The Centers for Disease Control (CDC) has awarded CU a $6.5 million grant aimed at reducing youth violence in Denver’s Montbello neighborhood. This effort will be led by CU Boulder’s Delbert Elliott, director of the Center for the Study and Prevention of Violence and co-investigator CU School of Medicine’s Eric Sigel, MD, associate professor, pediatrics. Sigel also serves as the Fellowship Director of the Children’s Hospital Colorado Adolescent Medicine Clinic.

Sigel’s role in the Montbello work will include oversight of the training of public health students and medical practitioners, including cross-disciplinary research training and exposure to clinical programs focused on youth violence prevention. In addition to reducing juvenile violence, the project also will work with the CU School of Medicine to train future youth violence prevention researchers in the areas of behavioral science, public health and adolescent medicine. It also will train medical practitioners to recognize and treat youth violence.

At least four CU medical trainees/public health students and four CU Boulder graduate students will participate in the effort.

The researchers will work closely with the residents of Montbello and a special community board to reduce levels of youth violence among those aged 10 to 24 during the five-year period beginning Sept. 30. The project aims to reduce rates of serious violent crime and gang-related violence, in addition to self-reported rates of drug and alcohol abuse, gang participation, fighting, and bullying or being bullied in schools.

Montbello has more than 30,000 residents and is located northeast of I-70 and Peoria Street and south of the Rocky Mountain Arsenal National Wildlife Refuge. It has experienced longstanding problems with crime and gangs.

When initiated, the proposed grant received extensive community support when it was submitted last year, including letters of support from Denver Mayor (then-City Councilman) Michael Hancock and Colorado Gov. (then-Denver Mayor) John Hickenlooper.

External partners on the effort will include the Centers for Disease Control, Montbello Community Board, Northeast Park Hill Community Board, Denver Mayor’s Office, Denver Public Schools, Colorado Department of Education, Colorado Department of Public Health and Employment, Montbello Recreation Center, Now Faith Christian Center Church, Lowry Family Center, Montbello Family Health Center, Denver Public Health and the Gang Reduction Initiative of Denver.

The CDC is leading the initiative because youth violence is widely considered to be one of the most important public health issues facing today’s teenagers and young adults. A 2007 CDC study found that homicide and suicide are responsible for approximately one-quarter of the deaths among youth aged 10 to 24.

The first year of the project will be spent collecting baseline data in the Montbello community and in a neighborhood identified for comparison — Northeast Park Hill, establishing a community coalition and creating a community action plan.

The second through fifth years will involve implementing evidence-based programs and strategies chosen by the community board, monitoring the programs’ implementation and evaluating their impacts.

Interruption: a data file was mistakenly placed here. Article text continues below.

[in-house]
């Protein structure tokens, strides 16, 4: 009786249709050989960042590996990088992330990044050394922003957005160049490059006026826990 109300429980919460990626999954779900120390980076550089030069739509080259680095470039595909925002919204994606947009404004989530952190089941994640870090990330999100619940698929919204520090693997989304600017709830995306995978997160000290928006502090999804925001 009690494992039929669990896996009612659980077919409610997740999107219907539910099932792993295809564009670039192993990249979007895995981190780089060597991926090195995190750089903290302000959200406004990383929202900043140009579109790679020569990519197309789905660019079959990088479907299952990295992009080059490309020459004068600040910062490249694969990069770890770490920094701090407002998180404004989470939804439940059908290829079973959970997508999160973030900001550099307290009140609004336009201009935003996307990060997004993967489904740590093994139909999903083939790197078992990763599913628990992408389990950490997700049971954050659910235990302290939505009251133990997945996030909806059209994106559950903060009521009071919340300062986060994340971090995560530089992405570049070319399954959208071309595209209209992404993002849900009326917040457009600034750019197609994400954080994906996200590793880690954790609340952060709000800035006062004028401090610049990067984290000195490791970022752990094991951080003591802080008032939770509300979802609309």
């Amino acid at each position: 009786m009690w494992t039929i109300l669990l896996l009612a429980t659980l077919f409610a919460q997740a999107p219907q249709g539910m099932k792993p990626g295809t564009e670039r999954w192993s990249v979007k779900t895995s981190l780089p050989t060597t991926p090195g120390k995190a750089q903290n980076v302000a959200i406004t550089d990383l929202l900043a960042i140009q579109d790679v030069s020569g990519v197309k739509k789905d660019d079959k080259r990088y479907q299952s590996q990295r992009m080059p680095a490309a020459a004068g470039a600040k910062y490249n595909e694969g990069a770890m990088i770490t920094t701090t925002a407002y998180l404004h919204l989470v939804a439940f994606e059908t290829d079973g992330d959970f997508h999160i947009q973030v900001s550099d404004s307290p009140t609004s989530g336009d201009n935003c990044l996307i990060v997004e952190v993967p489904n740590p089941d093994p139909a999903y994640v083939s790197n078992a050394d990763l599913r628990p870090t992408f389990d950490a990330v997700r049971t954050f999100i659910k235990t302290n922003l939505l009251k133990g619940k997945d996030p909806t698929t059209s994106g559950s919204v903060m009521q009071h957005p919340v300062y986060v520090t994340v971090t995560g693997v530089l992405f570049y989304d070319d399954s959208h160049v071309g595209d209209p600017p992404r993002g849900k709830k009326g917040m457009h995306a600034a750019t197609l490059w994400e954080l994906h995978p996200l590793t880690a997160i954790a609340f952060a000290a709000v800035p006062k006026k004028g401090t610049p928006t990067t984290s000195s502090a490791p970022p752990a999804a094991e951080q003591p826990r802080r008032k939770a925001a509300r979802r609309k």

As principal investigator on the project, Elliott is a distinguished professor emeritus of sociology and a nationally-recognized expert on juvenile violence and school safety. He was the senior scientific editor of the U.S. surgeon general’s report on youth violence issued in 2001.

“Currently, the responsibility of addressing youth violence falls primarily on the school systems and the juvenile justice system,” Elliott said. “We intend to create a novel combination of risk assessment and interventions in a broad partnership with the community, and in collaboration with a local hospital, to address the problem of high levels of violence.”

The Center for the Study and Prevention of Violence is part of CU-Boulder’s Institute of Behavioral Science. Founded by Elliott in 1992, the center assists schools, communities and policymakers in their understanding of juvenile violence. The center provides information on the causes, consequences and prevention of youth violence in addition to conducting research and providing assistance services.

Some of the center’s major school violence prevention efforts over the past 10 years include:

  • Safe Communities-Safe Schools Initiative — The center led this statewide effort, begun in 1999 after the Columbine High School tragedy, to provide safe school planning to Colorado schools. Currently funded by the U.S. Department of Justice’s Office of Juvenile Justice and Delinquency Prevention, the initiative provides informational resources and training and technical assistance for safe school planning, free regional training opportunities, and a free online school climate survey and report for all Colorado schools.  More information is posted at
  • Bullying Prevention — The center is collaborating with the Colorado Shakespeare Festival to bring Shakespeare’s play “Twelfth Night” to Colorado schools. The play will set the stage for modern-day discussions about school bullying prevention. The center also promotes the Bullying Prevention Program as one of its 11 model Blueprints for Violence Prevention programs. The program reduces bullying up to 50 percent.
  • Blueprints for Violence Prevention — Since 1996, the center has assessed more than 800 violence prevention programs and identified 11 model and 17 promising programs based on a rigorous, scientific standard for certifying exemplary programs. The Blueprints programs inform schools and policymakers about those programs that have been proven to be effective. Descriptions of all the certified programs are posted on the center’s Web site at
CU in the City logo